When up against Boston University this season, penalties have been Boston College women’s hockey’s kryptonite. In the three regular season matchups between the Terriers and Eagles, BU scored six power-play goals and drew a total of 16 penalties. In fact, in the Eagles’ 3-2 loss at home to the Terriers at the end of November, BU scored all three of its goals on one-man advantage.
In the Hockey East Tournament semifinal, though, BC finally found a way to flip the script. The Eagles still took three penalties, one more than the Terriers, but scored twice on the power play in the second period to break open a 1-0 game and allowed No. 8 BU to score just once on the power play, en route to a dominant 5-1 win and a berth in the Hockey East Tournament final.
Despite their proficiency while a skater up, the No. 6 Eagles (26-10-1, 19-7-1 Hockey East) didn’t need a one-man advantage to open the scoring. Right after the opening face off, Makenna Newkirk played the puck across the ice to Daryl Watts in the left offensive circle. The reigning Patty Kazmaier Award winner skated toward the center before feeding it back to Newkirk, who ripped a wrister at Terriers (21-8-8, 15-6-6) goaltender Corinne Schroeder. The sophomore made the initial save, but the rebound caromed off Lindsay Agnew, who was crashing the crease, and found the net to give BC an early 1-0 lead just 22 seconds into the game.
In contrast to previous matchups, the rest of the period was relatively clean. The two teams—which both ranked in the top three in the conference in penalty minutes entering the contest—didn’t commit a single infraction in the period, and both netminders made crucial saves to keep the scoreline at 1-0. First, after Makenna Parker picked up the puck in the neutral zone and created a 2-on-1 situation, BC’s Maddy McArthur used her shoulder pad to deny Sammy Davis at the left post. Then, with just 16 seconds remaining in the period, Megan Keller—who was named Hockey East Player of the Year for the second time in her prolific career on Friday—backhanded a shot that Schroeder pushed just out of the reach of a stretching Kelly Browne, as the Eagles settled for a one-goal advantage going into the first intermission.
The second period, however, more than made up for the first in terms of penalties. Just over three minutes in, Courtney Correia was whistled for tripping, giving BC its first chance on the one-man advantage, and it didn’t take Watts long to capitalize. The Eagles set up in the offensive zone, and the sophomore forward let a shot rip from the left circle. Schroeder turned it aside, but after a scramble Watts hustled to pick up the puck behind the BU goal. Biding her time, she moved above the goal line extended on the right side of the net before sneaking a low wrister in between Schroeder’s legs to double the advantage.
The Terriers were afforded a chance to respond nearly immediately. Caitrin Lonergan took a penalty for holding just after the ensuing face off, but the Eagles killed it without much incident, holding BU to just one shot on net that McArthur saved. It was a missed chance that the Terriers were soon rueing, as Reagan Rust was whistled for interference with just over half the second period gone, and BC once again found the back of the net.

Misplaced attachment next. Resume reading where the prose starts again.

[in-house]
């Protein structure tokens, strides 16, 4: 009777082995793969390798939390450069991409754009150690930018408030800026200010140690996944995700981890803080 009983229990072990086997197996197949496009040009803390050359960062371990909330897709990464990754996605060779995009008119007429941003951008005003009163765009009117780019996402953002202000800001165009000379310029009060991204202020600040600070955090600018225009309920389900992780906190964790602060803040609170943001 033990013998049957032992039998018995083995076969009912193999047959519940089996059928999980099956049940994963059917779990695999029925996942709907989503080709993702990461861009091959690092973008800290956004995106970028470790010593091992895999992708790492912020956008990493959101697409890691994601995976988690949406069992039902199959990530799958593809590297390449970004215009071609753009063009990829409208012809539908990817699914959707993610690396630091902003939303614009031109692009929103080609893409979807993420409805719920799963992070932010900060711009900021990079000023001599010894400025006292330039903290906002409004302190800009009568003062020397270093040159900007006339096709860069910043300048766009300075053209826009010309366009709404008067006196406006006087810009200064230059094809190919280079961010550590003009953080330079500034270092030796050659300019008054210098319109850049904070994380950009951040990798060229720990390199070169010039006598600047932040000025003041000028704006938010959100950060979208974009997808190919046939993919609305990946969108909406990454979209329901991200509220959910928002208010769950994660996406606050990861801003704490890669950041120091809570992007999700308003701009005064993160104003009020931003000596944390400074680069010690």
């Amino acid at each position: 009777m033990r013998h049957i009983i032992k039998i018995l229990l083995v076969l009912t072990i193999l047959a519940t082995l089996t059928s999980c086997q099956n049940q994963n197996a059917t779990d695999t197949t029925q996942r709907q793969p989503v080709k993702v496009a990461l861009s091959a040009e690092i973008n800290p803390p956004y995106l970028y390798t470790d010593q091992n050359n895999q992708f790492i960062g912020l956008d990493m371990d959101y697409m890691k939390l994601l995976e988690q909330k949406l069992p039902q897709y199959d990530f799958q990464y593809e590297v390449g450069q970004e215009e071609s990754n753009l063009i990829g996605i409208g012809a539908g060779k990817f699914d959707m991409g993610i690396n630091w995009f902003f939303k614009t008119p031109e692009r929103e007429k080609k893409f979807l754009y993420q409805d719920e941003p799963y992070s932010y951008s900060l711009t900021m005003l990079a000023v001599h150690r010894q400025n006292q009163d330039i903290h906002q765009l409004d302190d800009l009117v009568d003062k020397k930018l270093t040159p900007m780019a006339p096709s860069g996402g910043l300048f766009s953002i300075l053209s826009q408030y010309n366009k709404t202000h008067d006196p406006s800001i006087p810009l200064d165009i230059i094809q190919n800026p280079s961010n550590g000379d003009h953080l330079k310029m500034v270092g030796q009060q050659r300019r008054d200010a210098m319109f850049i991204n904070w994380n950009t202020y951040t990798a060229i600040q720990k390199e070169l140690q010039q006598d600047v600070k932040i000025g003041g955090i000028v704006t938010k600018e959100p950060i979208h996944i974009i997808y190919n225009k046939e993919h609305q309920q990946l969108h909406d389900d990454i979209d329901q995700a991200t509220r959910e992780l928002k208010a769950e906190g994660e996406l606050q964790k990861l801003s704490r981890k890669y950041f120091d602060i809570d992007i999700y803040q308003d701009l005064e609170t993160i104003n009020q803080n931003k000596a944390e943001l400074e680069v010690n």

Cayla Barnes took control of the puck at the point, and slid a pass over to Lonergan. The junior forward wasted no time whizzing a cross-ice pass to an open Browne at the other post, and she sent a one-timer past Schroeder to give the Eagles a commanding 3-0 advantage.
The Terriers would finally strike back with under six minutes left in the second period on a power play of their own, as Abby Cook found twine with a shot through through traffic from the point, but BC continued to dominate both puck possession and shot volume, and it paid off with Watts’ second scoring play.
The sophomore—who, with two goals and an assist, nabbed her 40th career multi-point game—skated the puck down the left circle before picking her spot and arrowing a shot over Schroeder’s left shoulder and under the crossbar. The goal capped off a dominant middle frame for the Eagles, in which they outshot BU, 18-4, and restored a three-goal advantage going into the final frame.
Erin Connolly would tack on BC’s fifth and final goal, burying a rebound off a drive from Delaney Belinskas, and for the most part the Eagles cruised to the finish line. McArthur—who had to make just 16 saves in the victory—stopped three shots as BC killed off the final penalty of the game, and the Eagles—who ended the game outshooting the Terriers, 36-17—were able to relax with time winding down in what was the biggest victory of the season thus far.
With the win, BC has almost assuredly booked a spot in the NCAA Tournament for the ninth consecutive season ahead of a Hockey East Tournament final date against Northeastern, a remarkable string of consistency under head coach Katie Crowley. The Eagles certainly won’t be satisfied with simply heading to the tournament, though. After all, this team entered the season with expectations of competing for a national championship. It remains to be seen whether or not this year’s team can finally be the one to break through, but if BC continues to play like this for the remainder of the year, it has an excellent shot at finally lifting that elusive trophy.
Featured Image by Jess Rivilis / Heights Staff